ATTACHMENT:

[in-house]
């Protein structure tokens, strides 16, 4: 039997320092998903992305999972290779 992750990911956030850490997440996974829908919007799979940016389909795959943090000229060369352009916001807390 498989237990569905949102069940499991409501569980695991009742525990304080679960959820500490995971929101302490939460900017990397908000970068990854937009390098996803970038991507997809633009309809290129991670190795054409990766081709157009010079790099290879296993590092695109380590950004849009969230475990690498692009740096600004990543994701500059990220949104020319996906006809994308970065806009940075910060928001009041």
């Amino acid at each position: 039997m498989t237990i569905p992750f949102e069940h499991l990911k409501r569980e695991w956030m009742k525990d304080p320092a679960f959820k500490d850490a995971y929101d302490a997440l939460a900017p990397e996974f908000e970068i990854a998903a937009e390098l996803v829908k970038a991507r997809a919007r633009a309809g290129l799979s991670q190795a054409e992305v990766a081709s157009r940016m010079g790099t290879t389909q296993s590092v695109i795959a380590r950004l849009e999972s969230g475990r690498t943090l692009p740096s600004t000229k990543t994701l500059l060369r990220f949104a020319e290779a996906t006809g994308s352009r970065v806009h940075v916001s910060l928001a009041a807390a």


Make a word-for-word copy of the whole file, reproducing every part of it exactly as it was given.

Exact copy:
[in-house]
């Protein structure tokens, strides 16, 4: 039997320092998903992305999972290779 992750990911956030850490997440996974829908919007799979940016389909795959943090000229060369352009916001807390 498989237990569905949102069940499991409501569980695991009742525990304080679960959820500490995971929101302490939460900017990397908000970068990854937009390098996803970038991507997809633009309809290129991670190795054409990766081709157009010079790099290879296993590092695109380590950004849009969230475990690498692009740096600004990543994701500059990220949104020319996906006809994308970065806009940075910060928001009041």
């Amino acid at each position: 039997m498989t237990i569905p992750f949102e069940h499991l990911k409501r569980e695991w956030m009742k525990d304080p320092a679960f959820k500490d850490a995971y929101d302490a997440l939460a900017p990397e996974f908000e970068i990854a998903a937009e390098l996803v829908k970038a991507r997809a919007r633009a309809g290129l799979s991670q190795a054409e992305v990766a081709s157009r940016m010079g790099t290879t389909q296993s590092v695109i795959a380590r950004l849009e999972s969230g475990r690498t943090l692009p740096s600004t000229k990543t994701l500059l060369r990220f949104a020319e290779a996906t006809g994308s352009r970065v806009h940075v916001s910060l928001a009041a807390a």